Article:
Mr. Goode, a lifelong resident of Osage, died Thursday evening of pneumonia after about three days' illness. He had been in fairly good health and for a man of his age was very active.
Born June 4, 1859, at Osage, a few miles from his last home, he was the son of William and Lucinda Johnson Goode. Most of his life he was a farmer and rancher in that section. His wife died 53 years ago, when the youngest of their four small children was only a few months old. Mr. Goode reared the children with no help, while going about his regular farm work. He was widely known and well liked in this area.
Surviving are three daughters, Miss Alice Goode, who lived with him, Mrs. Harbert Shaw of Pearsall, and Mrs. Tye Holman. His only son, George Goode died in September of 1949.
Weimar Mercury, 6 February 1953
From the files of Dorothy Albrecht
Goode, Pauline H. (Hirsch)
Mrs. Obe Goode, a former resident of the Osage community, but lately of the El Campo neighborhood, died Wednesday afternoon, and was brought to the Osage cemetery for interment Thursday. She was a popular and respected lady, and the family has our sincere sympathy in their bereavement.
Weimar Mercury, 30 June 1900
From the files of Dorothy Albrecht
Goode, Robert Lee
Robert Lee Goode, age 64 of Eagle Lake, passed away Sunday, July I, at the Veterans Administration Hospital in Houston following a lengthy illness. He was born July 9, 1919 In Columbus to Lee and Tillie Nelson Goode. He was an Eagle Lake resident for over 45 years. and a veteran of WWII serving with the US Army.
He retired after over 20 years with the Eagle Lake Headlight Printing Shop after serving as Production Foreman.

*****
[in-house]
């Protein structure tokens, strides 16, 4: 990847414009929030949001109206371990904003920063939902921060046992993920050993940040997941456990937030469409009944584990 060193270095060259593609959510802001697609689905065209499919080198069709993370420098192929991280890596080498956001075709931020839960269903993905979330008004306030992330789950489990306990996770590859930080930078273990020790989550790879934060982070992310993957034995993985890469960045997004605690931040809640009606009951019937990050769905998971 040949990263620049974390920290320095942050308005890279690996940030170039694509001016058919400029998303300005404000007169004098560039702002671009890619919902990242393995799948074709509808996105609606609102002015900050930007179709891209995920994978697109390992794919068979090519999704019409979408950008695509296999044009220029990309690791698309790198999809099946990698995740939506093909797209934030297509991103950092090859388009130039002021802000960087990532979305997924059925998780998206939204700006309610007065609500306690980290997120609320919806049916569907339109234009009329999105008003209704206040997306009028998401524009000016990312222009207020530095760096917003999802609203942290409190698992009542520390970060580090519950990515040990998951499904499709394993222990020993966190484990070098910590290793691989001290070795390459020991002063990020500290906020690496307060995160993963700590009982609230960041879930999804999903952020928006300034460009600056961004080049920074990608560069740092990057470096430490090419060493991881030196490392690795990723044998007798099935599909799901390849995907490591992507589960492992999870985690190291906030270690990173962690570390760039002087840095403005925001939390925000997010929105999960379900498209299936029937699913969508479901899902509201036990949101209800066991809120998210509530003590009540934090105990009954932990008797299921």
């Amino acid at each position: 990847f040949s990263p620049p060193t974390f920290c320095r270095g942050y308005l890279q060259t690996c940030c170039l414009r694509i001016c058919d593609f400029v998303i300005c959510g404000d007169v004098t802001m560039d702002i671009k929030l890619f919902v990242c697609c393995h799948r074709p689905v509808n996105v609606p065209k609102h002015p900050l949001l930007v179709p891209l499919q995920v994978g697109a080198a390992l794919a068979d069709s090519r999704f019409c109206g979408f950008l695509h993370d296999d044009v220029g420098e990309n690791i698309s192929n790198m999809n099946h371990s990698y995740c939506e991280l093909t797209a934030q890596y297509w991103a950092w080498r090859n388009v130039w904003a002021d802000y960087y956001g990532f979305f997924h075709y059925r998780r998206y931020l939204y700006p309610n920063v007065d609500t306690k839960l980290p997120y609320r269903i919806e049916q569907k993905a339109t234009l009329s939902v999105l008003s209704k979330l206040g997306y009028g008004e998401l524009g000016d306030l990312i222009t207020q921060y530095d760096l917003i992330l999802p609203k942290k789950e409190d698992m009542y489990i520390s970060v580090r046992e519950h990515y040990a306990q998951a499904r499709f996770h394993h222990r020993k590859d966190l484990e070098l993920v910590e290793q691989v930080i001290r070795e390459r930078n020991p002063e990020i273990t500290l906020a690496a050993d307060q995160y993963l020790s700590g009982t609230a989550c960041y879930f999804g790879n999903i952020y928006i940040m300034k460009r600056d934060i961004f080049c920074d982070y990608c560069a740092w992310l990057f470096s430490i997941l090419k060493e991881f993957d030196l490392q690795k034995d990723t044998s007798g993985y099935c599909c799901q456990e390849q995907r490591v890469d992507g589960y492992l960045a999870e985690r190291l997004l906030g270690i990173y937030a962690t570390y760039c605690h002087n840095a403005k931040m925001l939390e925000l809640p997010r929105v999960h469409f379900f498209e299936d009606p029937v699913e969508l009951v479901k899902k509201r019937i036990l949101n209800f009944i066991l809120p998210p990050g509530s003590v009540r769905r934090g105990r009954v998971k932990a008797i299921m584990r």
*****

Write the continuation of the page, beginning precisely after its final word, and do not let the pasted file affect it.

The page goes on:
Survivors include: wife, Elsie, Eagle Lake; daughter, Mrs. Jimmy McMahan, Angleton; son, Travis O. Goode, Victoria; sisters, Mrs. Allen (Lois) Glueck, Malakoff, TX and Mrs. Fred R. (Eunice) Frnka, Eagle Lake; brother, John T. Goode, Odessa; five grandchildren, numerous nieces and nephews.
Funeral services were held Tuesday, July 3, 1984, 4 pm. at the Dulany Funeral Home Chapel with the Rev. George Walsch officiating. Interment was in the Lakeside Cemetery, Eagle Lake.
Colorado County Citizen, July 12, 1984, page 2
Goode, Tony (Dornak)
Mrs. Goode’s Funeral Held Here Sunday
Funeral services for Mrs. Lindsie (Tony) Goode were held Sunday afternoon, March 14, from Hubbard Funeral Chapel, with burial in Masonic Cemetery. Rev. David Miller officiated.
Mrs. Goode died Thursday evening in Youens Hospital of a heart attack. She had been ill for a month and in the hospital three days.
She was a native of Fayette County, a daughter of Stephen and Adolphina (Dedek) Dornak, and lived in this area all her life. She was married to Mr. Goode on June 14, 1928. He died in 1959.
Mrs. Goode is survived by four sisters, Mrs. Dorothy Lindsay of Weimar, Miss Lillian Dornak and Mrs. Marie Hunt of San Antonio and Miss Frances Teltschik of Houston; and one brother, Frankie Dornak of Tacoma, Washington. She was preceded in death by a daughter, Catherine, four brothers and two sisters.
Pallbearers were Johnnie Kasper, Victor Wanjura Jr., Daniel Ulbricht, Henry Mozisek, Russell Elliott, and Daniel Dornak.
Weimar Mercury, March 18, 1976